(drum music) So that's how this performance grid works. To the right of that, you can also specify which drums are being played. For example, maybe instead of a high-hat in this region, I want the drums to be heavier on the rack and floor toms. Now it sounds like this. (drum music) So you can trun the different subsets of drums on and off, and that includes the ability to choose a percussion instrument, like a tambourine, a shaker, or hand claps.
I'll select the tambourine. Now each subset of drums also has its own complexity slider. So for example, I could make the tambourine part more complex, take it all the way up to three, without effecting the performance of the other drums. So I'll start it at one, and we'll listen to what happens when I change it. (drum music) So I just turned the toms off there so hopefully you could hear the tambourine a little bit better.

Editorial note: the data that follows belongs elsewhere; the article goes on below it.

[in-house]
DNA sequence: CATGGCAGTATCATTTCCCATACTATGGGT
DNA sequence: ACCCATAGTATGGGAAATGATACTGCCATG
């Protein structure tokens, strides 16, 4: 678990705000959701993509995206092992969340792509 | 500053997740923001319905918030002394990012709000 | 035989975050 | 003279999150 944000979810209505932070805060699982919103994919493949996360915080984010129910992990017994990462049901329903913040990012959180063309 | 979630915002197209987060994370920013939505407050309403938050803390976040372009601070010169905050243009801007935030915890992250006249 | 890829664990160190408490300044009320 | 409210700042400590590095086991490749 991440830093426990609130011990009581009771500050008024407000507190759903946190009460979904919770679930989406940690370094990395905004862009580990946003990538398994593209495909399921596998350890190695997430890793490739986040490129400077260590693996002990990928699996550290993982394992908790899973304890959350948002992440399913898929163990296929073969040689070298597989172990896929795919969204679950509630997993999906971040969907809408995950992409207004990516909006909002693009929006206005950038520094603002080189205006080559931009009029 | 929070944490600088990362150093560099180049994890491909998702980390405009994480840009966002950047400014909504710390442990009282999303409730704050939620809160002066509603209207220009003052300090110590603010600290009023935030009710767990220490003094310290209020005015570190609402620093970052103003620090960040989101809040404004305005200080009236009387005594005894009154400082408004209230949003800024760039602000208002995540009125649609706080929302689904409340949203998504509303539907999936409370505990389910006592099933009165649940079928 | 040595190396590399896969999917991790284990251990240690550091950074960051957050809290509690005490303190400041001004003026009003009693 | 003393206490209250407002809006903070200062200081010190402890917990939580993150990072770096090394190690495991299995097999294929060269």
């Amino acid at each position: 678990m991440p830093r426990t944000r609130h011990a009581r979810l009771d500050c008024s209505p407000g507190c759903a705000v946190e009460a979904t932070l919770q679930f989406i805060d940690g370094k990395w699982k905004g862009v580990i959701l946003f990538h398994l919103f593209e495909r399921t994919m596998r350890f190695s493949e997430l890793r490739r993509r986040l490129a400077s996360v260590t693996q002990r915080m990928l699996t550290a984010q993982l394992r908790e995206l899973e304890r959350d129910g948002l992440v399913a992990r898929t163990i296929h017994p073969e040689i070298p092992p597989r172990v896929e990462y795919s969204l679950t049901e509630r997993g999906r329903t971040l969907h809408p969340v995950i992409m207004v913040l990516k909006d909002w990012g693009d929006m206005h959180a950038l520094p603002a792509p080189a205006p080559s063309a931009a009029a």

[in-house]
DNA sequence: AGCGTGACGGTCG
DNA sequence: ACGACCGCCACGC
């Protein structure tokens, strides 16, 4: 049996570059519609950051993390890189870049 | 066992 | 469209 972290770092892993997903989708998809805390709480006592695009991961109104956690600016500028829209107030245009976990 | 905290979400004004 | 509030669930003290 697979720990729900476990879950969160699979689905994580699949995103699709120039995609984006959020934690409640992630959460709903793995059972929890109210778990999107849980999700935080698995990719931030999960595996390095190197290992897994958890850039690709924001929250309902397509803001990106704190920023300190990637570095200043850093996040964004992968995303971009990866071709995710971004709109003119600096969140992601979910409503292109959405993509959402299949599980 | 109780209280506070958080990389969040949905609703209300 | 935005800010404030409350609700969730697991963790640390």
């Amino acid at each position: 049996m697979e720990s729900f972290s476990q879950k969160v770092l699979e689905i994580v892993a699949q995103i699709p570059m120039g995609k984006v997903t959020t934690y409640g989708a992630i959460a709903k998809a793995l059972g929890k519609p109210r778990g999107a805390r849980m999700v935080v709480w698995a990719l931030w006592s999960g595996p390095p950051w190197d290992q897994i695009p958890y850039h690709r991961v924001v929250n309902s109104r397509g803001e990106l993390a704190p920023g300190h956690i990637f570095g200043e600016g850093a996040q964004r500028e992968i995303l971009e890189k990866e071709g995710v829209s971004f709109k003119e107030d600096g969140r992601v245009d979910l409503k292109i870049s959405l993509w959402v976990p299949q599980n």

Now if I wanted to change the tom pattern, I can increase its complexity, too. (drum music) Or I can just switch back to high-hat. (drum music) Now on the far right of the editor we have two dials. The fills dial is for determining how often fills are played. And the swing dial is for dialing in how much the feel of the song will stray from the straight beat.
I'll play the region again and I'll adjust the dials so you can hear the difference. (drum music) There was a fill. (drum music) There's another fill. (drum music) And another fill. Drag it all the way down. (drum music) And now I have a much straighter beat. (drum music) And you can actually see the region changing as I move these. (drum music) Here comes a fill.
(drum music) Now let's change the swing. (drum music) So as you can see, it's possible to come up with some radically different-sounding drum parts just by moving some dials and sliders. Now on the left of the performance grid are some presets. Selecting a preset changes the grid and other settings to the right.